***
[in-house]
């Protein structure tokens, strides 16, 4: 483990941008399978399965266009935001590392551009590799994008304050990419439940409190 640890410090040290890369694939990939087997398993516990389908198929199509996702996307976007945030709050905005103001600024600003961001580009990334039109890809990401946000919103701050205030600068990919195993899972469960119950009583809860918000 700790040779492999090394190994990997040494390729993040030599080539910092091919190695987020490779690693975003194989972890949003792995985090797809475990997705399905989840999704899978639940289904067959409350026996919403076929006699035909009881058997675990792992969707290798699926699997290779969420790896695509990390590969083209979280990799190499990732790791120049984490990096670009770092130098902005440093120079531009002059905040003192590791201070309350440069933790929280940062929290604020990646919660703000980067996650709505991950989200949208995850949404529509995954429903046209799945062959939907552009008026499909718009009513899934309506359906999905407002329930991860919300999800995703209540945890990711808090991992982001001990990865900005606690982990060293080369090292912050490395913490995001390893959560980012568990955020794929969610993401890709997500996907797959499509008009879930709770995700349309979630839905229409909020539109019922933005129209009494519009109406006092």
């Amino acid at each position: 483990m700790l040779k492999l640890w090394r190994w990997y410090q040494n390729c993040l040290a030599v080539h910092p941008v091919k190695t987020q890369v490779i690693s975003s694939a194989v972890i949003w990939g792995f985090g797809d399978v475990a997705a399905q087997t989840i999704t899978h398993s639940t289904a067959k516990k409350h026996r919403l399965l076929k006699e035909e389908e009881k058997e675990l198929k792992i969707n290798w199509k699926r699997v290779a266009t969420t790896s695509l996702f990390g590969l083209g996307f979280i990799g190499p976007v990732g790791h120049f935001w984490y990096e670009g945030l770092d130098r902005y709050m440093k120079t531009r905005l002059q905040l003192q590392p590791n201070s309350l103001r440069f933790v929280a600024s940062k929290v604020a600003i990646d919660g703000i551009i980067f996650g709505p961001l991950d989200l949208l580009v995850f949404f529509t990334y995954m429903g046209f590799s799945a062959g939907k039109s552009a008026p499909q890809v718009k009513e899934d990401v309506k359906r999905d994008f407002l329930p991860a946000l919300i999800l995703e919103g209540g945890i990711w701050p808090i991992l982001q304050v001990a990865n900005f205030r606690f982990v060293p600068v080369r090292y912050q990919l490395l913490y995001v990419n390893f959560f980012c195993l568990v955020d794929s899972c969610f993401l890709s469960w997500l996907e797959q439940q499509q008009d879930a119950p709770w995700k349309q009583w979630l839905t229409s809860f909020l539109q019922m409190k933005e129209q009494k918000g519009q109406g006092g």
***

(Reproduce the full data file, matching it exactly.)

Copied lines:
[in-house]
């Protein structure tokens, strides 16, 4: 483990941008399978399965266009935001590392551009590799994008304050990419439940409190 640890410090040290890369694939990939087997398993516990389908198929199509996702996307976007945030709050905005103001600024600003961001580009990334039109890809990401946000919103701050205030600068990919195993899972469960119950009583809860918000 700790040779492999090394190994990997040494390729993040030599080539910092091919190695987020490779690693975003194989972890949003792995985090797809475990997705399905989840999704899978639940289904067959409350026996919403076929006699035909009881058997675990792992969707290798699926699997290779969420790896695509990390590969083209979280990799190499990732790791120049984490990096670009770092130098902005440093120079531009002059905040003192590791201070309350440069933790929280940062929290604020990646919660703000980067996650709505991950989200949208995850949404529509995954429903046209799945062959939907552009008026499909718009009513899934309506359906999905407002329930991860919300999800995703209540945890990711808090991992982001001990990865900005606690982990060293080369090292912050490395913490995001390893959560980012568990955020794929969610993401890709997500996907797959499509008009879930709770995700349309979630839905229409909020539109019922933005129209009494519009109406006092």
């Amino acid at each position: 483990m700790l040779k492999l640890w090394r190994w990997y410090q040494n390729c993040l040290a030599v080539h910092p941008v091919k190695t987020q890369v490779i690693s975003s694939a194989v972890i949003w990939g792995f985090g797809d399978v475990a997705a399905q087997t989840i999704t899978h398993s639940t289904a067959k516990k409350h026996r919403l399965l076929k006699e035909e389908e009881k058997e675990l198929k792992i969707n290798w199509k699926r699997v290779a266009t969420t790896s695509l996702f990390g590969l083209g996307f979280i990799g190499p976007v990732g790791h120049f935001w984490y990096e670009g945030l770092d130098r902005y709050m440093k120079t531009r905005l002059q905040l003192q590392p590791n201070s309350l103001r440069f933790v929280a600024s940062k929290v604020a600003i990646d919660g703000i551009i980067f996650g709505p961001l991950d989200l949208l580009v995850f949404f529509t990334y995954m429903g046209f590799s799945a062959g939907k039109s552009a008026p499909q890809v718009k009513e899934d990401v309506k359906r999905d994008f407002l329930p991860a946000l919300i999800l995703e919103g209540g945890i990711w701050p808090i991992l982001q304050v001990a990865n900005f205030r606690f982990v060293p600068v080369r090292y912050q990919l490395l913490y995001v990419n390893f959560f980012c195993l568990v955020d794929s899972c969610f993401l890709s469960w997500l996907e797959q439940q499509q008009d879930a119950p709770w995700k349309q009583w979630l839905t229409s809860f909020l539109q019922m409190k933005e129209q009494k918000g519009q109406g006092g």